In response to a recent PLoS ONE article (R.K.B. Jenkins et al., ) pertaining to the consumption of endangered species in Eastern Madagascar as bushmeat, there have been a few shoddy popular press articles (BBC and NYT). The original article and several secondary pieces suggest that the taboo surrounding the hunting of the indri has eroded and this has resulted in increased bushmeat consumption. But first, lets talk about the indri.
The indri is the one of the largest living lemurs (along with the diademed sifaka) and it is known to the people of Madagascar as “babakoto”. The adult indri is nearly 4 feet tall with its legs fully extended and weighs 6-10 kg. They form long-term monogamous pairs and reach sexual maturity at 7-9 years. They only reproduce every 2-3 years because gestation is 5 months and the nearly always single offspring takes about 2 years to become fully independent.
They live in family groups in the montane forests of Eastern Madagascar and together they sing beautiful, but sad sounding songs that can be heard for up to 2km. They are absolutely magnificent.
There are several myths and legends associated with this revered animal. The most widespread is that a small boy was up in a tree getting honey from a hive and fell tumbling to the ground through branches when the babakoto caught him. Another myth tells the tale of two brothers who were living in the forest together and one left to cultivate the land. The brother cultivating the land became man and his brother in the forest became babakoto and sings his sad song for the loss of his brother.
Daily life in Madagascar is regulated by “fady” or taboos. This may mean not wearing certain colors on certain days, sitting in the doorway while rice is sprouting or eating certain foods. Fady differs according to region, but all of these taboos are honored to respect the ancestors. It is fady to kill the indri and several other endangered species.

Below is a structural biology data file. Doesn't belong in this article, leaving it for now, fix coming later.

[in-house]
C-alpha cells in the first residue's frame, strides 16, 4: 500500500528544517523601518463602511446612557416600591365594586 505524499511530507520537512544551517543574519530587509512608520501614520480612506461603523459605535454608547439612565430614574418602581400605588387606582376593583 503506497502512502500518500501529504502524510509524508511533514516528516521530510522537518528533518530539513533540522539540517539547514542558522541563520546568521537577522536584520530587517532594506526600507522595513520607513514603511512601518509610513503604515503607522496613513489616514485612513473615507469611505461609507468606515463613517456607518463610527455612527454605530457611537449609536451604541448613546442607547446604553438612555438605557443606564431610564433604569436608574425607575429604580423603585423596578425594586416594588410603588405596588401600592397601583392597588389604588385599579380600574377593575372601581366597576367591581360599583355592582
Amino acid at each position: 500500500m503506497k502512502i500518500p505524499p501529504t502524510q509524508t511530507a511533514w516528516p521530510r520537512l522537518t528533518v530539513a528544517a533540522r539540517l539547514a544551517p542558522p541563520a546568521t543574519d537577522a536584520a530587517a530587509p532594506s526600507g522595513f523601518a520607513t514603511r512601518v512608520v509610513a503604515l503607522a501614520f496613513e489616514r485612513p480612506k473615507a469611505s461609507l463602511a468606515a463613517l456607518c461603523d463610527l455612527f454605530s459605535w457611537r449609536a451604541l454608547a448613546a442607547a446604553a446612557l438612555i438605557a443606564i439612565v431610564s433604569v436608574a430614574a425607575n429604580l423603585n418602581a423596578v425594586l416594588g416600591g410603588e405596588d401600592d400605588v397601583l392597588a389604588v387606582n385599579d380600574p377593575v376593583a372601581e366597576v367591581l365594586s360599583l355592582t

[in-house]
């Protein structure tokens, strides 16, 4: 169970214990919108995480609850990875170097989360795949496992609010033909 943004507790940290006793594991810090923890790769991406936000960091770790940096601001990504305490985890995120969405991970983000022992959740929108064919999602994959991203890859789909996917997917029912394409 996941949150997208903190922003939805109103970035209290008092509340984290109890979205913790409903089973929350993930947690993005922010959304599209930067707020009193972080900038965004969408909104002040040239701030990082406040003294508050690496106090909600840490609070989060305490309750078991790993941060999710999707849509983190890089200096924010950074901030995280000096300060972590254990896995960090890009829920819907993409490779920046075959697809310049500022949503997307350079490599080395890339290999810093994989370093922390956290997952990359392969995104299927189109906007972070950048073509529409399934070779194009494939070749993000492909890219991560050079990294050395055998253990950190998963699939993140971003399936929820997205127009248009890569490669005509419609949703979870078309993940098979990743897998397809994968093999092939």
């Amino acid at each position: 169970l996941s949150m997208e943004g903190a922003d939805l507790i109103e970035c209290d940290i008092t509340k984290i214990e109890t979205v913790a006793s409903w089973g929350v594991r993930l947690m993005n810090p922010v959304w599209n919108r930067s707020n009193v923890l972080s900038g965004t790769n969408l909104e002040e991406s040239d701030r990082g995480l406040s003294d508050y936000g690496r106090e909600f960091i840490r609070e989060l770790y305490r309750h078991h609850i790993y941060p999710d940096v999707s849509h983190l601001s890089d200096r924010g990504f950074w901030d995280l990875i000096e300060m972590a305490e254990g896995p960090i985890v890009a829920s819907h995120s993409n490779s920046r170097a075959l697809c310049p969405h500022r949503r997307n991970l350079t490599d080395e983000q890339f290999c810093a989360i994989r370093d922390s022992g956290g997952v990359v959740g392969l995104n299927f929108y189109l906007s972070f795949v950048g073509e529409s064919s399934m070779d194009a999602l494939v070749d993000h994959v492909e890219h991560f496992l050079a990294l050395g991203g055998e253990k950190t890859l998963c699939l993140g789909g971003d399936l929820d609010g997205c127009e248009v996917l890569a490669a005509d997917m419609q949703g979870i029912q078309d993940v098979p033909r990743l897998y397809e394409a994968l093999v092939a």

Indris are endangered primarily because of habitat fragmentation and are very sensitive to small population changes because of their slow generation time.
The PLoS ONE study examined numerous households over several socioeconomic variables to ascertain taste preferences, the presence of fady and diet composition. The majority of people prefer domestic livestock and fish to bushmeat, but unfortunately these are often difficult and expensive to obtain so some resort to eating bushmeat.
They found that a high percentage of people reported the killing of indri as taboo and very few reported eating it. However, reports of the presence of bushmeat as hunted from the forest tells quite a different story with a high number of indri being killed and sold for food. The authors suggest “this may be because the area is undergoing rapid social change, affecting the power of traditional taboos to control hunting.” The paper also continues to suggest that nearly all of the indris were killed by just a few people with guns and the intent to sell. This fact alone may mean that harsher penalties for hunting would alleviate this problem.
The conclusion that the indri is being hunting for bushmeat as a result of eroding taboos is not supported by the data. There were several towns and villages that had a substantial number of hunted indris, but they failed to link this to the belief in taboos.
Finally, some believe that while it is fady to hunt and kill the indri, it is not fady to consume it. This would clearly explain why a few are hunting for several to buy the bushmeat.
The indri is one of the most remarkable animals out there. They have never been able to reproduce in captivity so these populations are most likely the last hope for species preservation. The problems in Madagascar are vast and it seems heartbreaking that an endangered species is being hunted for food because a country is so poor that there are no alternatives.